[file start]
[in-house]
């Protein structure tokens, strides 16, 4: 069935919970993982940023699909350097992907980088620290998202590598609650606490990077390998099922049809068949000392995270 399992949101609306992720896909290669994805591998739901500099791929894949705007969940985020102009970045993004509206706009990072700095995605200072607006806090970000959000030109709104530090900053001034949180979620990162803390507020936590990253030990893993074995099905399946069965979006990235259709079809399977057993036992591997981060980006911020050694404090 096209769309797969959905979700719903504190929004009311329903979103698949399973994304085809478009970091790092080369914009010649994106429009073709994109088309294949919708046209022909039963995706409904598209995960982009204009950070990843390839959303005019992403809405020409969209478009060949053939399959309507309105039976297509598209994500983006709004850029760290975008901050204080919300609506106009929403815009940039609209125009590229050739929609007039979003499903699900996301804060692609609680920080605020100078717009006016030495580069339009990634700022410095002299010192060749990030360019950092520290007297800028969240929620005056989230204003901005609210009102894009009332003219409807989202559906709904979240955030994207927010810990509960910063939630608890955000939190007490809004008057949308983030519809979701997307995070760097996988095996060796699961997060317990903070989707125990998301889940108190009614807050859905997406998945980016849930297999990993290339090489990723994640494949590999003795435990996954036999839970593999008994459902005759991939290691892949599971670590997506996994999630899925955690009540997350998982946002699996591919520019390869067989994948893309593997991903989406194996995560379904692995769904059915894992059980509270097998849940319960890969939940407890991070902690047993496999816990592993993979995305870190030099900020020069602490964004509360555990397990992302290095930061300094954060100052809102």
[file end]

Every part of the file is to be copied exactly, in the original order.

[in-house]
């Protein structure tokens, strides 16, 4: 069935919970993982940023699909350097992907980088620290998202590598609650606490990077390998099922049809068949000392995270 399992949101609306992720896909290669994805591998739901500099791929894949705007969940985020102009970045993004509206706009990072700095995605200072607006806090970000959000030109709104530090900053001034949180979620990162803390507020936590990253030990893993074995099905399946069965979006990235259709079809399977057993036992591997981060980006911020050694404090 096209769309797969959905979700719903504190929004009311329903979103698949399973994304085809478009970091790092080369914009010649994106429009073709994109088309294949919708046209022909039963995706409904598209995960982009204009950070990843390839959303005019992403809405020409969209478009060949053939399959309507309105039976297509598209994500983006709004850029760290975008901050204080919300609506106009929403815009940039609209125009590229050739929609007039979003499903699900996301804060692609609680920080605020100078717009006016030495580069339009990634700022410095002299010192060749990030360019950092520290007297800028969240929620005056989230204003901005609210009102894009009332003219409807989202559906709904979240955030994207927010810990509960910063939630608890955000939190007490809004008057949308983030519809979701997307995070760097996988095996060796699961997060317990903070989707125990998301889940108190009614807050859905997406998945980016849930297999990993290339090489990723994640494949590999003795435990996954036999839970593999008994459902005759991939290691892949599971670590997506996994999630899925955690009540997350998982946002699996591919520019390869067989994948893309593997991903989406194996995560379904692995769904059915894992059980509270097998849940319960890969939940407890991070902690047993496999816990592993993979995305870190030099900020020069602490964004509360555990397990992302290095930061300094954060100052809102």